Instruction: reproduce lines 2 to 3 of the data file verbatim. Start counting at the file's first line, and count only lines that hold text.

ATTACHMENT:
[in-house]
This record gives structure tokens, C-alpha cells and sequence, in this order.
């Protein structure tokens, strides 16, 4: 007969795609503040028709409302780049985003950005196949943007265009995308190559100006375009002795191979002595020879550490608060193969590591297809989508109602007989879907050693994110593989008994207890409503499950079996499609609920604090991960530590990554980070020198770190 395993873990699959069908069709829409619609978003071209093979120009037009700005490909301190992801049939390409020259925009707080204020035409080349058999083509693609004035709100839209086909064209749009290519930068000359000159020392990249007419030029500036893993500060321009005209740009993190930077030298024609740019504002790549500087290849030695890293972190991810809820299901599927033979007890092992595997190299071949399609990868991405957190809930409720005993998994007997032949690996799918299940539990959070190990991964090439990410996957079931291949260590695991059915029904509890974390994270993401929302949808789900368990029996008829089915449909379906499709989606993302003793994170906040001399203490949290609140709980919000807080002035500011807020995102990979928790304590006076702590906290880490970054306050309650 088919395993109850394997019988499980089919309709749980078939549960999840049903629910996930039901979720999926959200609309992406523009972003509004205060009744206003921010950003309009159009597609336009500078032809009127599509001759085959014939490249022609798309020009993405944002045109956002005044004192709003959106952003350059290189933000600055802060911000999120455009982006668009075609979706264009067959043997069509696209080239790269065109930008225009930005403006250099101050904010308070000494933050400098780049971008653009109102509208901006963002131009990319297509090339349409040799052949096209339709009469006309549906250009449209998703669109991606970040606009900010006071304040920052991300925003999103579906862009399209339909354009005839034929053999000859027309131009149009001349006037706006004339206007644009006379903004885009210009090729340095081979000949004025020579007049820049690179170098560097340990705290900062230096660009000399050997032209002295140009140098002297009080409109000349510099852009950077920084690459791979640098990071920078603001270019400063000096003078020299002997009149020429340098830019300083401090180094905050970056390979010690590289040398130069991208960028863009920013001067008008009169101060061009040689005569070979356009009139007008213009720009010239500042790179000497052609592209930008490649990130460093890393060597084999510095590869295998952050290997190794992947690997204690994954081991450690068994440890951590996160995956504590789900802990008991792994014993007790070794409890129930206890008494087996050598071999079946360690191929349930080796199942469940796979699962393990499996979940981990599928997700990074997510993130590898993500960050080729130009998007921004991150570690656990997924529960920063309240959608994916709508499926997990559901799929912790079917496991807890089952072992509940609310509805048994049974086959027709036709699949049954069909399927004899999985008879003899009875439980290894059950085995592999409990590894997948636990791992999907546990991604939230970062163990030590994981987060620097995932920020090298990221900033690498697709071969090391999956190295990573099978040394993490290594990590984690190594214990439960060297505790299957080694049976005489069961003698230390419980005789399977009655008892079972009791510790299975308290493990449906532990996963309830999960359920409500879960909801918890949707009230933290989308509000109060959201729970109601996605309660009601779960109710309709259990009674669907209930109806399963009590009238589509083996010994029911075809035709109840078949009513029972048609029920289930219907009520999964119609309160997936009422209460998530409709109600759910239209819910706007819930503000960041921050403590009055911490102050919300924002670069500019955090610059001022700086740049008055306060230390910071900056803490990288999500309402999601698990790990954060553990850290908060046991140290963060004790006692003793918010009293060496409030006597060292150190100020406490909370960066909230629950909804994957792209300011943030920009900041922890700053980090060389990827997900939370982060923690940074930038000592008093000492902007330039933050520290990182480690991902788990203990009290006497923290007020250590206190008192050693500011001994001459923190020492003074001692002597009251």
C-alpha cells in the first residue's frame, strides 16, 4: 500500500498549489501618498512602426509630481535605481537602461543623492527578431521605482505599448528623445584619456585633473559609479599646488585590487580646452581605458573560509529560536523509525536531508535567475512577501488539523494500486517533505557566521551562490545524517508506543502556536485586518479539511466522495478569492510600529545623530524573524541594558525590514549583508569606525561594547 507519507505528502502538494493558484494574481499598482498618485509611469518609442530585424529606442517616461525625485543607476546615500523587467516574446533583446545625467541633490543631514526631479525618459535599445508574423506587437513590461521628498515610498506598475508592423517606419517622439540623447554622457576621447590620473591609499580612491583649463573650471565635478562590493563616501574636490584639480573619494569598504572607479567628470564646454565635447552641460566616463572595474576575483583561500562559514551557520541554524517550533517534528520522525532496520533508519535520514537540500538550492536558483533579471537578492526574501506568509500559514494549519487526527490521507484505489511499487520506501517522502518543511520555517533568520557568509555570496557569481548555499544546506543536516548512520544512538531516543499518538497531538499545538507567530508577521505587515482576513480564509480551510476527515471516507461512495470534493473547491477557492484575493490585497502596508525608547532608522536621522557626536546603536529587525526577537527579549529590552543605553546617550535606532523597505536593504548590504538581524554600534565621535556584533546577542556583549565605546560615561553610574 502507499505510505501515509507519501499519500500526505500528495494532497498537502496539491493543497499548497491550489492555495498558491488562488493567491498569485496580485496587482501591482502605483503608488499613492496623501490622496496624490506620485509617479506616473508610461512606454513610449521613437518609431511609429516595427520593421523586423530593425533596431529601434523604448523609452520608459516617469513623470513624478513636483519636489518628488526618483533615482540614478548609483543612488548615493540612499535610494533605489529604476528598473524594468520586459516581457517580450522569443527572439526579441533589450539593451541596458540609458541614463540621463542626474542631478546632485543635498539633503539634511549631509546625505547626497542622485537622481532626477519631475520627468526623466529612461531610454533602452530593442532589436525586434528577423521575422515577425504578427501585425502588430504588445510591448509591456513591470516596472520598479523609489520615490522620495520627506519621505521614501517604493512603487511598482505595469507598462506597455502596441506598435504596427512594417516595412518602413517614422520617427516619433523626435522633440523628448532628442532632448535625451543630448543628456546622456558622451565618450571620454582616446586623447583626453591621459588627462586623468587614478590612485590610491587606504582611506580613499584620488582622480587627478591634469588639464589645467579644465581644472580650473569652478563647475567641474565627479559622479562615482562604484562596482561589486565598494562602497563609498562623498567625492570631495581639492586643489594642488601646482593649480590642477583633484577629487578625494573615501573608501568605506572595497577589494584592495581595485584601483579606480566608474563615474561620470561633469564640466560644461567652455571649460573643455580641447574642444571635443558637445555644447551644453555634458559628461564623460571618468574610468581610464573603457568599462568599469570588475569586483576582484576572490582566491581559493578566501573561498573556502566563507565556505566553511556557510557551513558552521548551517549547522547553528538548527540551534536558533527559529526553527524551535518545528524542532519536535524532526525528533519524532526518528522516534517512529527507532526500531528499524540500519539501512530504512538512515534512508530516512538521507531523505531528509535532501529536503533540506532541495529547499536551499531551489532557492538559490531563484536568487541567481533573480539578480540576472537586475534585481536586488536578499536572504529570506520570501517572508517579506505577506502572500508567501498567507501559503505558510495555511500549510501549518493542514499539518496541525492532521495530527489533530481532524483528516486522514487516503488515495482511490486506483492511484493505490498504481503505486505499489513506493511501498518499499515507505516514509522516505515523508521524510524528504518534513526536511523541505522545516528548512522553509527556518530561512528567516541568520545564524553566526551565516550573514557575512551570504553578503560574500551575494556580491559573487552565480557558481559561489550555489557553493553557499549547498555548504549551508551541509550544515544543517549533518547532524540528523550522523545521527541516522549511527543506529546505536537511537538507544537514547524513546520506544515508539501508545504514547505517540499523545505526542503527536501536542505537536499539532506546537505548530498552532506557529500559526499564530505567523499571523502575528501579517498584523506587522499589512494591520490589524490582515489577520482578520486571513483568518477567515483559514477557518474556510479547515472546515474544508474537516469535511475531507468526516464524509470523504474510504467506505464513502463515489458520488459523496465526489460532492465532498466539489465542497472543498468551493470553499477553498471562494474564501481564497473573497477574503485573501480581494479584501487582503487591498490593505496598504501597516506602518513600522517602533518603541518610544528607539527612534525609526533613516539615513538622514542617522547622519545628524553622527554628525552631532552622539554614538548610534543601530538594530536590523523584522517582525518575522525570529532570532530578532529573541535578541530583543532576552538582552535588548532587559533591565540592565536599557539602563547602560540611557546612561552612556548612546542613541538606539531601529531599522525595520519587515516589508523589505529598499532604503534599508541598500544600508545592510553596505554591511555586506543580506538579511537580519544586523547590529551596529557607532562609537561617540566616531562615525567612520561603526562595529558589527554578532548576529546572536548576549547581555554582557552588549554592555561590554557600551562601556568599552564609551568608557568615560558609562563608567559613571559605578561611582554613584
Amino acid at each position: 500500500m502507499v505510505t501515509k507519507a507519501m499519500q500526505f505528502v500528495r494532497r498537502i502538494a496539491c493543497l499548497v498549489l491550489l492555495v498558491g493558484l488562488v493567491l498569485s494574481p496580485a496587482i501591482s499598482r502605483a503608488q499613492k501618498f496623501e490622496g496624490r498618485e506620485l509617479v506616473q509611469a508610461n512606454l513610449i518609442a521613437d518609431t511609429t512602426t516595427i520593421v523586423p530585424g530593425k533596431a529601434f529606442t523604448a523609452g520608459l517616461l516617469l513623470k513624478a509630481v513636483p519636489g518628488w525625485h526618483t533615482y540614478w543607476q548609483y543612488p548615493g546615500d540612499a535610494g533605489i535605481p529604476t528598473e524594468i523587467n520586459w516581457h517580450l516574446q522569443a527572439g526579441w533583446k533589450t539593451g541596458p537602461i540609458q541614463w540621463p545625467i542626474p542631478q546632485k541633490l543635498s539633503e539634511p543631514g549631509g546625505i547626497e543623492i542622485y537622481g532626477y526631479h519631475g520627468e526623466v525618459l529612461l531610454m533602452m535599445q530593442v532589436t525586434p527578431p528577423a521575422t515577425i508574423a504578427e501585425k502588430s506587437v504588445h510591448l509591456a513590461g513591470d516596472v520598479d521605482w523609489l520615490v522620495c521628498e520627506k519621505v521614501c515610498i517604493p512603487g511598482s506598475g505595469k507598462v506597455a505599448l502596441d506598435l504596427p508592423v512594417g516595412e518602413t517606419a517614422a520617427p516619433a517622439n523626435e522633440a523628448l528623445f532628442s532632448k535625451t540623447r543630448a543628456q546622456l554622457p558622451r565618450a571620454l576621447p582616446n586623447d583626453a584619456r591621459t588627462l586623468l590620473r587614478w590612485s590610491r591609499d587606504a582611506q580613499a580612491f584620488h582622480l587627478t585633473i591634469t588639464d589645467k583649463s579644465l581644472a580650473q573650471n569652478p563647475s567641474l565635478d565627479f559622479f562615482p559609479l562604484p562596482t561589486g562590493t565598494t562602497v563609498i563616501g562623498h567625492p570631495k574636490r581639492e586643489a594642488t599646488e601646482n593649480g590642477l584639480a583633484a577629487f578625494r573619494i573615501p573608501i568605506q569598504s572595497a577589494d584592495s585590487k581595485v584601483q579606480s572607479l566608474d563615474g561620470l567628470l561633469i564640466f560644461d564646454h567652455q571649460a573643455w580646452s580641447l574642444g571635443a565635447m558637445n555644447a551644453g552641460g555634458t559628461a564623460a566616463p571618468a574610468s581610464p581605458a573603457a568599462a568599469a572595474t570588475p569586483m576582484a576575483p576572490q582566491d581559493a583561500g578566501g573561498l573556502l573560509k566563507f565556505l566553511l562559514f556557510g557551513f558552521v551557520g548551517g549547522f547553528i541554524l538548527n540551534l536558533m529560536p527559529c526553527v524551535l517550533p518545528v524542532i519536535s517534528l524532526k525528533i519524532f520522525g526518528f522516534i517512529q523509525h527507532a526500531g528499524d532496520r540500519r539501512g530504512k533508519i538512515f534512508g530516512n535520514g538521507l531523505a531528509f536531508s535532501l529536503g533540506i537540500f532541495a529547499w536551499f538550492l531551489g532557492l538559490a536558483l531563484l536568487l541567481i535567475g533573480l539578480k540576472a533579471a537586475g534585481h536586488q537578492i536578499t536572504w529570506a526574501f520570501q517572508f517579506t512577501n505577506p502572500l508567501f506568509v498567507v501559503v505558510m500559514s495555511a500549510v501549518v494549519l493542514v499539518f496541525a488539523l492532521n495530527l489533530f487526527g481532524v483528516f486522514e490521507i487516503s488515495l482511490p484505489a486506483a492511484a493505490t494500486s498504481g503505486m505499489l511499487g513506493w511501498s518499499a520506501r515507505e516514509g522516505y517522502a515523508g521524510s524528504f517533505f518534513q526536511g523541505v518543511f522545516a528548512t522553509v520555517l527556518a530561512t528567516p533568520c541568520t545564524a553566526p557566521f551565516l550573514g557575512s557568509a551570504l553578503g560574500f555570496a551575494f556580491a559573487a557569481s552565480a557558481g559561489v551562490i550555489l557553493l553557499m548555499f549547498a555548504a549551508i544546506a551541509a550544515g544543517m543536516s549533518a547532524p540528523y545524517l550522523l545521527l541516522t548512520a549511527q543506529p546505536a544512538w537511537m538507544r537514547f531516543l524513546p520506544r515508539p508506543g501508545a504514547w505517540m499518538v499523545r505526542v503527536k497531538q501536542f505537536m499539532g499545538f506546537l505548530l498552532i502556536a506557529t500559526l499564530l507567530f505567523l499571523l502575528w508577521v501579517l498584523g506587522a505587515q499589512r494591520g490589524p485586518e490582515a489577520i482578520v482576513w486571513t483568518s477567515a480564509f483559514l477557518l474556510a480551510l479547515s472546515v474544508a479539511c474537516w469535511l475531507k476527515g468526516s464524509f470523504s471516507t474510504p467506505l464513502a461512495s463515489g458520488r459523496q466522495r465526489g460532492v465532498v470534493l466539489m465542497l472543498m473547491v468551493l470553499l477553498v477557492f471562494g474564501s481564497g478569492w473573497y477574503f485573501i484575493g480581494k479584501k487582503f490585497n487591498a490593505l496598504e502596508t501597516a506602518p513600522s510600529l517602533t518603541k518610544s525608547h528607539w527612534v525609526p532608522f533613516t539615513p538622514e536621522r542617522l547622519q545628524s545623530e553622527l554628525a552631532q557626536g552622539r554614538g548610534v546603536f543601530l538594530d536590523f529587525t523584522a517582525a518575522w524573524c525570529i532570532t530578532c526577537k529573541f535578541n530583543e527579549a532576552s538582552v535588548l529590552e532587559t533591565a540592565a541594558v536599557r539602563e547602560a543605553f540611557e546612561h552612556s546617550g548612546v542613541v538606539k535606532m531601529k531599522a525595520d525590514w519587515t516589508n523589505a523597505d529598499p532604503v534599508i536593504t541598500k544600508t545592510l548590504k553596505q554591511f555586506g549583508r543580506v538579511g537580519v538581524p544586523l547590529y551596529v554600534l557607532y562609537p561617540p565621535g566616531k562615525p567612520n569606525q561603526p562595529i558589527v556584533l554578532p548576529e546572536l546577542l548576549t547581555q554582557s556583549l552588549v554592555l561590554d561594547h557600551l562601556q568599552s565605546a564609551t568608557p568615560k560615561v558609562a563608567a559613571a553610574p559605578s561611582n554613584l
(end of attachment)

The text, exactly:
This record gives structure tokens, C-alpha cells and sequence, in this order.
């Protein structure tokens, strides 16, 4: 007969795609503040028709409302780049985003950005196949943007265009995308190559100006375009002795191979002595020879550490608060193969590591297809989508109602007989879907050693994110593989008994207890409503499950079996499609609920604090991960530590990554980070020198770190 395993873990699959069908069709829409619609978003071209093979120009037009700005490909301190992801049939390409020259925009707080204020035409080349058999083509693609004035709100839209086909064209749009290519930068000359000159020392990249007419030029500036893993500060321009005209740009993190930077030298024609740019504002790549500087290849030695890293972190991810809820299901599927033979007890092992595997190299071949399609990868991405957190809930409720005993998994007997032949690996799918299940539990959070190990991964090439990410996957079931291949260590695991059915029904509890974390994270993401929302949808789900368990029996008829089915449909379906499709989606993302003793994170906040001399203490949290609140709980919000807080002035500011807020995102990979928790304590006076702590906290880490970054306050309650 088919395993109850394997019988499980089919309709749980078939549960999840049903629910996930039901979720999926959200609309992406523009972003509004205060009744206003921010950003309009159009597609336009500078032809009127599509001759085959014939490249022609798309020009993405944002045109956002005044004192709003959106952003350059290189933000600055802060911000999120455009982006668009075609979706264009067959043997069509696209080239790269065109930008225009930005403006250099101050904010308070000494933050400098780049971008653009109102509208901006963002131009990319297509090339349409040799052949096209339709009469006309549906250009449209998703669109991606970040606009900010006071304040920052991300925003999103579906862009399209339909354009005839034929053999000859027309131009149009001349006037706006004339206007644009006379903004885009210009090729340095081979000949004025020579007049820049690179170098560097340990705290900062230096660009000399050997032209002295140009140098002297009080409109000349510099852009950077920084690459791979640098990071920078603001270019400063000096003078020299002997009149020429340098830019300083401090180094905050970056390979010690590289040398130069991208960028863009920013001067008008009169101060061009040689005569070979356009009139007008213009720009010239500042790179000497052609592209930008490649990130460093890393060597084999510095590869295998952050290997190794992947690997204690994954081991450690068994440890951590996160995956504590789900802990008991792994014993007790070794409890129930206890008494087996050598071999079946360690191929349930080796199942469940796979699962393990499996979940981990599928997700990074997510993130590898993500960050080729130009998007921004991150570690656990997924529960920063309240959608994916709508499926997990559901799929912790079917496991807890089952072992509940609310509805048994049974086959027709036709699949049954069909399927004899999985008879003899009875439980290894059950085995592999409990590894997948636990791992999907546990991604939230970062163990030590994981987060620097995932920020090298990221900033690498697709071969090391999956190295990573099978040394993490290594990590984690190594214990439960060297505790299957080694049976005489069961003698230390419980005789399977009655008892079972009791510790299975308290493990449906532990996963309830999960359920409500879960909801918890949707009230933290989308509000109060959201729970109601996605309660009601779960109710309709259990009674669907209930109806399963009590009238589509083996010994029911075809035709109840078949009513029972048609029920289930219907009520999964119609309160997936009422209460998530409709109600759910239209819910706007819930503000960041921050403590009055911490102050919300924002670069500019955090610059001022700086740049008055306060230390910071900056803490990288999500309402999601698990790990954060553990850290908060046991140290963060004790006692003793918010009293060496409030006597060292150190100020406490909370960066909230629950909804994957792209300011943030920009900041922890700053980090060389990827997900939370982060923690940074930038000592008093000492902007330039933050520290990182480690991902788990203990009290006497923290007020250590206190008192050693500011001994001459923190020492003074001692002597009251």